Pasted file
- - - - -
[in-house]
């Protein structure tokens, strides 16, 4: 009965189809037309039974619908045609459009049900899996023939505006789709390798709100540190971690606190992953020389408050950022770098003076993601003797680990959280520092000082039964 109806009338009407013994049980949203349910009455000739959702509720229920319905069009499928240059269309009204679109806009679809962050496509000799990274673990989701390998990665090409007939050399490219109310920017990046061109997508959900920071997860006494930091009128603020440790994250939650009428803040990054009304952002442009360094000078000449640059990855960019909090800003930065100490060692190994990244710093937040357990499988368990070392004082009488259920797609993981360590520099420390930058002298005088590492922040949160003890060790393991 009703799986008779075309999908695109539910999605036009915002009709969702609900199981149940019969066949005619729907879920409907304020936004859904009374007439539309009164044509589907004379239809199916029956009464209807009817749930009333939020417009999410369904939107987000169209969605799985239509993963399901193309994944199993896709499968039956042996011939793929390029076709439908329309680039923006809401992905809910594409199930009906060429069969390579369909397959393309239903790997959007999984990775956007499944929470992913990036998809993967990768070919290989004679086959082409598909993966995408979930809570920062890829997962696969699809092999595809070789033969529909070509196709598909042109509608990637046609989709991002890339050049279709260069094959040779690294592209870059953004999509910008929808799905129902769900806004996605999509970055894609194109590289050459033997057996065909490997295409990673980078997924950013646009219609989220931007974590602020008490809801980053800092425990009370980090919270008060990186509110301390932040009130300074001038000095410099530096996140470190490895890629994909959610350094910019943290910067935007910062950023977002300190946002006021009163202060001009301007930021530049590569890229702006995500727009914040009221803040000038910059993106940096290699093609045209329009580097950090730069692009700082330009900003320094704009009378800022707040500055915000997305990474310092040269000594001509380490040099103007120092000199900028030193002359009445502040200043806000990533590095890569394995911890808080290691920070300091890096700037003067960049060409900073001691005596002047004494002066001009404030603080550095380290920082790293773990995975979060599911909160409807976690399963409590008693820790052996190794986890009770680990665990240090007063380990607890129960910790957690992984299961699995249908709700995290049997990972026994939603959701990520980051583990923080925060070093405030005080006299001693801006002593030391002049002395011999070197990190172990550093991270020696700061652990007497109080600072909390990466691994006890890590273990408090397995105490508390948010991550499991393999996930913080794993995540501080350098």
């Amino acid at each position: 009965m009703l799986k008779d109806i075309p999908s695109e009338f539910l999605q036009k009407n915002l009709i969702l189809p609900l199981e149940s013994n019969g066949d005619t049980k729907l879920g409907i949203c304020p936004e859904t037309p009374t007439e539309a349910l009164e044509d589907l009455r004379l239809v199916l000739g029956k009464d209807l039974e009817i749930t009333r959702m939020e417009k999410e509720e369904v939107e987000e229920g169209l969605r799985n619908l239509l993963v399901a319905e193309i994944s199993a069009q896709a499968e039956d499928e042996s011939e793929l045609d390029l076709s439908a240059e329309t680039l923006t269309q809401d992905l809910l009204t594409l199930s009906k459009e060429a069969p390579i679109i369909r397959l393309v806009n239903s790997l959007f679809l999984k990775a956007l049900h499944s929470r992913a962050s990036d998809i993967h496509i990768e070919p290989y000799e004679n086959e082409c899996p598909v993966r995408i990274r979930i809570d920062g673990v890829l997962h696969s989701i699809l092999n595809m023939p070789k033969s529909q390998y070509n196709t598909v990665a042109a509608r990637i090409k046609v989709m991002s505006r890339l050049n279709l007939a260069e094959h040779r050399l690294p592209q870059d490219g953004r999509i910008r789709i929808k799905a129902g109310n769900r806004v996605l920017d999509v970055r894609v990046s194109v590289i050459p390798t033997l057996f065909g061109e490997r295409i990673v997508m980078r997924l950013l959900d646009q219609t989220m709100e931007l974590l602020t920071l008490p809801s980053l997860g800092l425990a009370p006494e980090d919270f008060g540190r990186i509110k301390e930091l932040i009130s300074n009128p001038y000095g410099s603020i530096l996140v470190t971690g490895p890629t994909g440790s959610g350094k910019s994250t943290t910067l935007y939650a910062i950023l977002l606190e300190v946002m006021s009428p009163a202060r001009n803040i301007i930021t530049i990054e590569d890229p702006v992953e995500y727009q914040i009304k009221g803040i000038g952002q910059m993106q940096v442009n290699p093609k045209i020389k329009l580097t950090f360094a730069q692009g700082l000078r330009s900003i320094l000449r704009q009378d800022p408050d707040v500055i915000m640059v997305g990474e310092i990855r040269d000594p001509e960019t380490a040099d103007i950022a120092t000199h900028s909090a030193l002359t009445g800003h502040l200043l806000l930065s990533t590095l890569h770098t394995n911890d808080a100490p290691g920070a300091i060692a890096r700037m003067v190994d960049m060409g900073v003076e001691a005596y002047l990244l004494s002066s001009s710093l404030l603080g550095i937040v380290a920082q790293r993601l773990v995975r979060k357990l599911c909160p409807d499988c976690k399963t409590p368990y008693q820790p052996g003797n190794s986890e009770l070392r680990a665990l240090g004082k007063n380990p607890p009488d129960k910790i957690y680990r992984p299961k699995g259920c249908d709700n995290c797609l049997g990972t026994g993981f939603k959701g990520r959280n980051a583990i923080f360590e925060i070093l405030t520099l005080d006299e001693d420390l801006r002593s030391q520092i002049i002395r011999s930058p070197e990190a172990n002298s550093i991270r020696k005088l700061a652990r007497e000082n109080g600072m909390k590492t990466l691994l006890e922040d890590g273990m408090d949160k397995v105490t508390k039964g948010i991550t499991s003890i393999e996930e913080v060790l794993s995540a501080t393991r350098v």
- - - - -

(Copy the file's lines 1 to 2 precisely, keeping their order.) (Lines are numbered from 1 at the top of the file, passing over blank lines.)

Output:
[in-house]
């Protein structure tokens, strides 16, 4: 009965189809037309039974619908045609459009049900899996023939505006789709390798709100540190971690606190992953020389408050950022770098003076993601003797680990959280520092000082039964 109806009338009407013994049980949203349910009455000739959702509720229920319905069009499928240059269309009204679109806009679809962050496509000799990274673990989701390998990665090409007939050399490219109310920017990046061109997508959900920071997860006494930091009128603020440790994250939650009428803040990054009304952002442009360094000078000449640059990855960019909090800003930065100490060692190994990244710093937040357990499988368990070392004082009488259920797609993981360590520099420390930058002298005088590492922040949160003890060790393991 009703799986008779075309999908695109539910999605036009915002009709969702609900199981149940019969066949005619729907879920409907304020936004859904009374007439539309009164044509589907004379239809199916029956009464209807009817749930009333939020417009999410369904939107987000169209969605799985239509993963399901193309994944199993896709499968039956042996011939793929390029076709439908329309680039923006809401992905809910594409199930009906060429069969390579369909397959393309239903790997959007999984990775956007499944929470992913990036998809993967990768070919290989004679086959082409598909993966995408979930809570920062890829997962696969699809092999595809070789033969529909070509196709598909042109509608990637046609989709991002890339050049279709260069094959040779690294592209870059953004999509910008929808799905129902769900806004996605999509970055894609194109590289050459033997057996065909490997295409990673980078997924950013646009219609989220931007974590602020008490809801980053800092425990009370980090919270008060990186509110301390932040009130300074001038000095410099530096996140470190490895890629994909959610350094910019943290910067935007910062950023977002300190946002006021009163202060001009301007930021530049590569890229702006995500727009914040009221803040000038910059993106940096290699093609045209329009580097950090730069692009700082330009900003320094704009009378800022707040500055915000997305990474310092040269000594001509380490040099103007120092000199900028030193002359009445502040200043806000990533590095890569394995911890808080290691920070300091890096700037003067960049060409900073001691005596002047004494002066001009404030603080550095380290920082790293773990995975979060599911909160409807976690399963409590008693820790052996190794986890009770680990665990240090007063380990607890129960910790957690992984299961699995249908709700995290049997990972026994939603959701990520980051583990923080925060070093405030005080006299001693801006002593030391002049002395011999070197990190172990550093991270020696700061652990007497109080600072909390990466691994006890890590273990408090397995105490508390948010991550499991393999996930913080794993995540501080350098």